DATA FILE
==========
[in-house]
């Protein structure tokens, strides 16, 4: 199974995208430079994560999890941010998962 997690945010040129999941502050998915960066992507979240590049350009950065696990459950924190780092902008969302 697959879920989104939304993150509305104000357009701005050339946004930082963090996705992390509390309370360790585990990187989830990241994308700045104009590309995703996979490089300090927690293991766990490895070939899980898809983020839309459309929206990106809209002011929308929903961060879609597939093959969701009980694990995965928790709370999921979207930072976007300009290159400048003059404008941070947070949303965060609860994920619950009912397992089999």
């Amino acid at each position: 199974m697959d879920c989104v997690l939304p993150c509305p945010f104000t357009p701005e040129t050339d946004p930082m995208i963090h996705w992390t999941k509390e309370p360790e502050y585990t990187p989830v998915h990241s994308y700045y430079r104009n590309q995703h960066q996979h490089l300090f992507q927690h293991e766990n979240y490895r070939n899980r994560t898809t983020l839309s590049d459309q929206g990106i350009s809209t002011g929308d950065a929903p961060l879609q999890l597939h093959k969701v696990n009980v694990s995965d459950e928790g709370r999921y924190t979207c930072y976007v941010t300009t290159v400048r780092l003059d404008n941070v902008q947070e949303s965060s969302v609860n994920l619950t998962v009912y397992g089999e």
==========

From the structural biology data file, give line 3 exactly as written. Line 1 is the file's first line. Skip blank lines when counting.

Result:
């Amino acid at each position: 199974m697959d879920c989104v997690l939304p993150c509305p945010f104000t357009p701005e040129t050339d946004p930082m995208i963090h996705w992390t999941k509390e309370p360790e502050y585990t990187p989830v998915h990241s994308y700045y430079r104009n590309q995703h960066q996979h490089l300090f992507q927690h293991e766990n979240y490895r070939n899980r994560t898809t983020l839309s590049d459309q929206g990106i350009s809209t002011g929308d950065a929903p961060l879609q999890l597939h093959k969701v696990n009980v694990s995965d459950e928790g709370r999921y924190t979207c930072y976007v941010t300009t290159v400048r780092l003059d404008n941070v902008q947070e949303s965060s969302v609860n994920l619950t998962v009912y397992g089999e």